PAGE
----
Lights Up! Theatre Company, a new school-year teen theatre conservatory program offering acting, singing, and dance instruction that just started in August, won’t mount its first full production until spring, when the company will take on the musical version of Big Fish at the Marjorie Luke in April. But the teens were just too talented to wait til then, and after making their public debut as an ensemble performing songs from the ’60’s-era and some choreography as the opening act for the Roy Orbison Tribute show at the Lobero and signing up to sing Christmas Carols at 6 pm this coming Saturday, December 15, at the pop-up shopping bazaar Santa Barbara Night Market in Paseo Nuevo, a smaller group will take on Charles Dickens’ A Christmas Carol at Center Stage Theater for shows at 2 & 7 pm on Sunday, December 16.
The story of Scrooge would seem to be a fitting first show as the tale of redemption mirrors Lights Up’s mission of “providing acting, singing and dance instruction in a nurturing and supportive environment”. “We’re catching these teens at twelve to eighteen, when they’re coming into their own as individuals, and when their talents appear. It can be a life-changing event for them, as it was for me,” said Amy Love, the program’s director, who has taught and directed in local schools since 2007 and counts directing Storybook Theater productions and acting in Ensemble plays among her earlier local theatrical credits. “I love being involved in these moments where kids getting their first role can change a path. So I want to make sure that they’re handled carefully, that the vulnerability they bring gets respected and cared for. I want them to have a flowering of who they are in a way that doesn’t crush their souls.”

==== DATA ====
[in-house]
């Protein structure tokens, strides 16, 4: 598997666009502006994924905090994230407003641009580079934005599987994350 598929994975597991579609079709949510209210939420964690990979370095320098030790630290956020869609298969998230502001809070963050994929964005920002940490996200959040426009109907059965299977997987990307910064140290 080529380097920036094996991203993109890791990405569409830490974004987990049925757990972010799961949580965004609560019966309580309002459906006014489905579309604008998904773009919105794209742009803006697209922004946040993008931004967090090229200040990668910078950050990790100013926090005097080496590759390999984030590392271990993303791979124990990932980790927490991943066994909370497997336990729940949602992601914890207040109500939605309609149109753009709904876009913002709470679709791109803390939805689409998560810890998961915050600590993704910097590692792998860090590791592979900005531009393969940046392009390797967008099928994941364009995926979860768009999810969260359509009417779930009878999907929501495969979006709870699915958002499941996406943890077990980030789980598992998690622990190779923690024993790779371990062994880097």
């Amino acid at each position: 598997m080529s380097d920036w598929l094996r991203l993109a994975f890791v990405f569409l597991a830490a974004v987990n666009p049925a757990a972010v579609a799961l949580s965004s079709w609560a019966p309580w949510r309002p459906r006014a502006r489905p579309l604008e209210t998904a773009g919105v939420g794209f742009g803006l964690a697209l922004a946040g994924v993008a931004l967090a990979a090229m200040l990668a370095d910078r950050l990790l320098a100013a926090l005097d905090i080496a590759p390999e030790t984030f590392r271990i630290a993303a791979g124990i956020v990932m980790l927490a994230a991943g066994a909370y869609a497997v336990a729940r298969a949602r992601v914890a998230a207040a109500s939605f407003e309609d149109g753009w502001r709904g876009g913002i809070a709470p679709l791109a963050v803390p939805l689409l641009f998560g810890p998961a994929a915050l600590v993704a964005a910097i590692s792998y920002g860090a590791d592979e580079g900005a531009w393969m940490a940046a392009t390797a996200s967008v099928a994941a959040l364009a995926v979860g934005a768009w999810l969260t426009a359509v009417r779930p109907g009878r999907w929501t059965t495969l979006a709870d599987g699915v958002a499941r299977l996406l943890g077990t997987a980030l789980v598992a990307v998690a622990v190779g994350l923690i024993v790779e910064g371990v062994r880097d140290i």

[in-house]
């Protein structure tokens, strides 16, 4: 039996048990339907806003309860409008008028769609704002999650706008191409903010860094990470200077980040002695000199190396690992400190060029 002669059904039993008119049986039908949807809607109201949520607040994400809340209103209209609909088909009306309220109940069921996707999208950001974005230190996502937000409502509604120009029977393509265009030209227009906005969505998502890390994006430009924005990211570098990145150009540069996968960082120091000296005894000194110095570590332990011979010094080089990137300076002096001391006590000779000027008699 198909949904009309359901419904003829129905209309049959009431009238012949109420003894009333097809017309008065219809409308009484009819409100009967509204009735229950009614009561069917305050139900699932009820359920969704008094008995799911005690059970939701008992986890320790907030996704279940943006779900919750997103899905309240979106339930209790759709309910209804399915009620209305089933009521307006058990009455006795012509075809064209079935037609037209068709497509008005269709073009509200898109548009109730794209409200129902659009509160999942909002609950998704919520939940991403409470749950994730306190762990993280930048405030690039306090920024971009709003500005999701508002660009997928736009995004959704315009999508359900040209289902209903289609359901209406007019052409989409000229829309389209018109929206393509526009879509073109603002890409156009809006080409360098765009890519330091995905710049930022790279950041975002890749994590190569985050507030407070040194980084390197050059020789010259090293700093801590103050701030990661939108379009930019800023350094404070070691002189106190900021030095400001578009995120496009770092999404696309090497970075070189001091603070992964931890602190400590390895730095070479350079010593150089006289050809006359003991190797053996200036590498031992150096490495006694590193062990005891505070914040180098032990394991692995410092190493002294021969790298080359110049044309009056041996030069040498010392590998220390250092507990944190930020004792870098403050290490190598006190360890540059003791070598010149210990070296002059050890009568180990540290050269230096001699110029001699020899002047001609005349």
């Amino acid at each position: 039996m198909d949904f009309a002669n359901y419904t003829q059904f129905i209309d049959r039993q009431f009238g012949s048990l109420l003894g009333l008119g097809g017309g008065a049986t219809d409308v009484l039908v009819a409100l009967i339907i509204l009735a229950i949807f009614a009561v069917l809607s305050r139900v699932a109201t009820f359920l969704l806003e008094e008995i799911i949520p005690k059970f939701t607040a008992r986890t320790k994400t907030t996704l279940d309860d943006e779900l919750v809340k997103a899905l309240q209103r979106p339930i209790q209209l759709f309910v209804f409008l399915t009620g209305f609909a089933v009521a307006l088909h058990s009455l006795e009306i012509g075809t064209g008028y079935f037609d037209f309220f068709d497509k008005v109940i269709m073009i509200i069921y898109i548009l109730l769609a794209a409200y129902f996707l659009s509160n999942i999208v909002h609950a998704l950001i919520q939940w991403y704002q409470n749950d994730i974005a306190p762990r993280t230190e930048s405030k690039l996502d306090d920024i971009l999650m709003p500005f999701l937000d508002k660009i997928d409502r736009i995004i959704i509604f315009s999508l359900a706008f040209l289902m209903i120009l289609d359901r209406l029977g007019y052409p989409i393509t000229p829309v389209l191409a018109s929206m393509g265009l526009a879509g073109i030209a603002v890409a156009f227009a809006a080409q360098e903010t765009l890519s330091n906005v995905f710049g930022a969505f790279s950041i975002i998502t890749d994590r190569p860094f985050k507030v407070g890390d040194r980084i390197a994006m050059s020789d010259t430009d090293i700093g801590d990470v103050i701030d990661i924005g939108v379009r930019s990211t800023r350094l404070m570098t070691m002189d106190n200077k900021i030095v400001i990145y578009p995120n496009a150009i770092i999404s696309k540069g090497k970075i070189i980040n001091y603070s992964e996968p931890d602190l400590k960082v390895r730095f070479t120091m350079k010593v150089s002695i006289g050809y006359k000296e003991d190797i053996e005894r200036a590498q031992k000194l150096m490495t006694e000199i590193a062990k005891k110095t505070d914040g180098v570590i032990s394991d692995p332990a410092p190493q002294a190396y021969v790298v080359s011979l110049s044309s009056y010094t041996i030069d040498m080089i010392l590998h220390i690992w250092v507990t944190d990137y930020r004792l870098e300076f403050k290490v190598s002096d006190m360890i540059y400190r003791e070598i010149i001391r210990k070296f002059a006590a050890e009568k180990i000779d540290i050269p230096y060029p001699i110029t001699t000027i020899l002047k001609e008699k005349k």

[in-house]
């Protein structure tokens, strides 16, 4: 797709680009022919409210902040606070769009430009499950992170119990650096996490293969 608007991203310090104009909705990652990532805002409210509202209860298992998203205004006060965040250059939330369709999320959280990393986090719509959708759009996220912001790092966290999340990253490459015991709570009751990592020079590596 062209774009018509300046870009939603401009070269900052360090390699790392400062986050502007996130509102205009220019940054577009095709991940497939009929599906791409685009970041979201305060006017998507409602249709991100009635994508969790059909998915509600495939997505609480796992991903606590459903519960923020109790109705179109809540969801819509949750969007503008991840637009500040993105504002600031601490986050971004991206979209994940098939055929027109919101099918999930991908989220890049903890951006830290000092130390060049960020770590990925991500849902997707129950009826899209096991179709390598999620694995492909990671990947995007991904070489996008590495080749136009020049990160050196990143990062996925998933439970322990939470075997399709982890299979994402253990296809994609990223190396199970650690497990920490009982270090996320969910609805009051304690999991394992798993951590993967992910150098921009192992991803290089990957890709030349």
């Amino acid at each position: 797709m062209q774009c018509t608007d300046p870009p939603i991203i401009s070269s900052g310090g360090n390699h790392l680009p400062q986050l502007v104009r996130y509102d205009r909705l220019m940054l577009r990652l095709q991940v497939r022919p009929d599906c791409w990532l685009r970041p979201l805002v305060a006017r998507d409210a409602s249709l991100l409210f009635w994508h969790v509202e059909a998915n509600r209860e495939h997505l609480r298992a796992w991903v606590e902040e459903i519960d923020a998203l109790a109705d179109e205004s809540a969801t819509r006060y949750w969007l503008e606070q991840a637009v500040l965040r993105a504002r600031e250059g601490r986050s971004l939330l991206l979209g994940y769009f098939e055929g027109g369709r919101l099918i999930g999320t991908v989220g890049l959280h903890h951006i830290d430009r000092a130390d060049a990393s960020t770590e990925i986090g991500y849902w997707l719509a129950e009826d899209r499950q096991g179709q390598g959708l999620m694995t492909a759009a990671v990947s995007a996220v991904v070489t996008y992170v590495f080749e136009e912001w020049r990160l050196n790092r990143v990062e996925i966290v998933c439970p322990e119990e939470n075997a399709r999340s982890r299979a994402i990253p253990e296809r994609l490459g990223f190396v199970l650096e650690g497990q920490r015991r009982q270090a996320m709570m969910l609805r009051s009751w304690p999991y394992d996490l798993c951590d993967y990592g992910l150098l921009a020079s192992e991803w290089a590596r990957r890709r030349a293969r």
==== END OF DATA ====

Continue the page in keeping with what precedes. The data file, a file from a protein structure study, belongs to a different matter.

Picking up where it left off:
Lights Up’s take on Scrooge’s perilous soul-in-jeopardy Christmas Eve journey goes easy on the tough stuff, the tales of greed, ghosts, grief and eventually gratitude coming with a comedic twist. “It’s still touching and tender, but also very theatrical and funny,” Love said, adding that the show was originally only supposed to be a studio showcase for friends and family before it “grew into something bigger with props and costumes.” But the set is very spare, she said, so much so that the kids themselves play some of the props and set pieces. The carolers also sing as part of the show, with the audience getting to join in a the end. “It’s a lot of fun,” Love said.